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Men Can't Close the Gender Gap

Kirui wins men's title, but Pozdnyakova takes the overall bonus in Los Angeles Marathon.

March 08, 2004|John Ortega | Times Staff Writer

He failed to catch the top two female finishers who started more than 20 minutes ahead of him.

He didn't run as fast as he had hoped he would.

And he struggled in the final four miles of a race that was contested in warm and dry conditions that hampered performances.

But Kenyan David Kirui got back on the winning track in the 19th Los Angeles Marathon on Sunday when he won the men's division with a time of 2 hours 13 minutes 41 seconds.

Kirui finished 3 minutes 54 seconds behind women's winner Tatyana Pozdnyakova of Ukraine in what event organizers called "The Challenge" -- a handicapped race in which a $50,000 bonus was awarded to the first runner to cross the finish line after the elite women were given a head start of 20 minutes 30 seconds over the elite men. But Kirui's first marathon victory since November 2000 earned him more than $52,000 in cash and prizes.

The seemingly ageless Poz- dnyakova, who turned 49 on Thursday, earned more than $105,000 for winning the challenge and her second consecutive women's title with a time of 2:30:17.

Kirui, 26, won marathons in Egna, Italy, and Caen and Lyon, France, in 2000, his first season competing in the 26-mile 385-yard race. But his results since then had ranged from very good -- finishing second in 2:09:40 in the 2001 Paris Marathon -- to mediocre -- finishing 31st in 2:27:10 in New York in November.

"I don't expect to win," Kirui said of his first three marathon victories. "But this year, I came back and say, 'I have to do something.' At least not enough to be running a marathon, but I have to be winning. And if I don't have to win, then I have to run good times."

After running 2:08:53 to finish seventh in Paris last April, Kirui entered Sunday's race with the fastest career best among L.A. entries. But Stephen Ndungu of Kenya was regarded as the men's favorite after winning the L.A. Marathon in 2001 and 2002 and finishing second in a career-best 2:09:54 last year.

Ndungu, 36, was among a large lead pack of predominantly Kenyan runners that averaged 5:05 a mile for the first 10 miles. But Kirui and countryman David Ngetich broke away from the pack shortly thereafter and averaged 4:50 a mile for the next eight miles.

Kirui's chances of winning the challenge appeared promising after 18 miles, when he trailed Pozdnyakova by 5:48. After that, Kirui's place slowed, and even though he began to pull away from Ngetich, a cramp in Kirui's side and the heat, along with his string of sub-five-minute miles, began to take a toll.

Pozdnyakova, meanwhile, seemed to get stronger after surging past fading leader Anuta Catuna of Romania shortly after 17 miles.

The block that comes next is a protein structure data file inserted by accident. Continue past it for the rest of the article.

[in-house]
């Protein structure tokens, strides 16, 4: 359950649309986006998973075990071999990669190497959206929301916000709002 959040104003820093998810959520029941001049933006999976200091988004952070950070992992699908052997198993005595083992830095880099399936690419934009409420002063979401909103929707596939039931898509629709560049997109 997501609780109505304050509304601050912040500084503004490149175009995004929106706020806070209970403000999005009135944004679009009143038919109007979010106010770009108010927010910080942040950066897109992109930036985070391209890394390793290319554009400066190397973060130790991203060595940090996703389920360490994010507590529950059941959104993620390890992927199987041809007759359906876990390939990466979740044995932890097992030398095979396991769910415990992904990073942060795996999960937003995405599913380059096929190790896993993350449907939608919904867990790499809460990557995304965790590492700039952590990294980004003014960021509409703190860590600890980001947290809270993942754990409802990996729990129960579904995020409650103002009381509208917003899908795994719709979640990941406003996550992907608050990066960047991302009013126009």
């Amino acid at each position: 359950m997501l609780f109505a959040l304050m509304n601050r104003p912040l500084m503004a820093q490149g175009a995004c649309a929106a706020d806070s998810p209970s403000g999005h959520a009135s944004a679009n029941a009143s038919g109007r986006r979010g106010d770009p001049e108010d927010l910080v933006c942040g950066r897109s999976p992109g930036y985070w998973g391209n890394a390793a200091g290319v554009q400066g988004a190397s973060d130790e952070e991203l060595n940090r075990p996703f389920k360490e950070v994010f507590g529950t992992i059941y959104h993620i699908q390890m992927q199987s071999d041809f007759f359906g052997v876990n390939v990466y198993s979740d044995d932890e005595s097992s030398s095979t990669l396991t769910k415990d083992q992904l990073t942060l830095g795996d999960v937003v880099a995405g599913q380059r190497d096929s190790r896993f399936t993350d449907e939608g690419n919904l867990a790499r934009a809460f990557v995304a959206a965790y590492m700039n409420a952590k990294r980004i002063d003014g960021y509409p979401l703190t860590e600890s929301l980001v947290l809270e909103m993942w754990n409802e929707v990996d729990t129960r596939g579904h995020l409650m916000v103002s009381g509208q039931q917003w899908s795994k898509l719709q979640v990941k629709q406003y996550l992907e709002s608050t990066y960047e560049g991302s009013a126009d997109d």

Catuna, the silver medalist in the 1995 world championships, had surged into the lead during the first 300 meters of the women's race and was on pace to break 2:18 for the first two miles. She began to slow after that and eventually dropped out.

Pozdnyakova, who lives with her husband/coach and son in Gainesville, Fla., for much of the year, said she was not worried about Catuna's big lead because she knew the hot weather would be a factor. "I need this," she said of Catuna's pace, "and I [needed] to run much faster in second half of marathon."

Kirui cut Pozdnyakova's advantage to 4:07 when he passed through 22 miles in 1:50:00, but he ran 5:28 and 5:25 for the next two miles. Things got worse for him in the 25th and 26th miles when his splits of 5:46 and 5:51 were slower than Pozdnyakova's 5:41 and 5:37.

"Yes," Kirui said, when asked whether he thought he was going to win the challenge. "I was seeing the splits of how far they were ahead of me. Something like eight minutes, five minutes, three minutes. I was thinking I was almost there, and then I was thinking three minutes is becoming consistent. I am not closing that gap anymore."

Kirui slowed so drastically in the final stages of the race that Simon Wangai of Kenya finished only 16 seconds behind him in 2:13:57.

Pozdnyakova, in contrast, picked up her pace in the final 200 meters of the race. She raised her arms in victory two or three strides before crossing the finish line more than three minutes ahead of training partner Tatiana Titova of Russia.

"I am very excited about it," Pozdnyakova said. "I am very happy because before Los Angeles, I don't have any races. I am working only for Los Angeles Marathon, and I have a very, very high preparation before this marathon. I never have like this preparation in all my life."





1. Tatyana Pozdnyakova, Ukraine...2:30:17

2. Tatiana Titova, Russia...2:33:39

3. Zivile Balciunaite, Lithuania...2:34:41



1. David Kirui, Kenya...2:13:41

2. Simon Wangai, Kenya...2:13:57

3. Matthew Birir, Kenya...2:14:25

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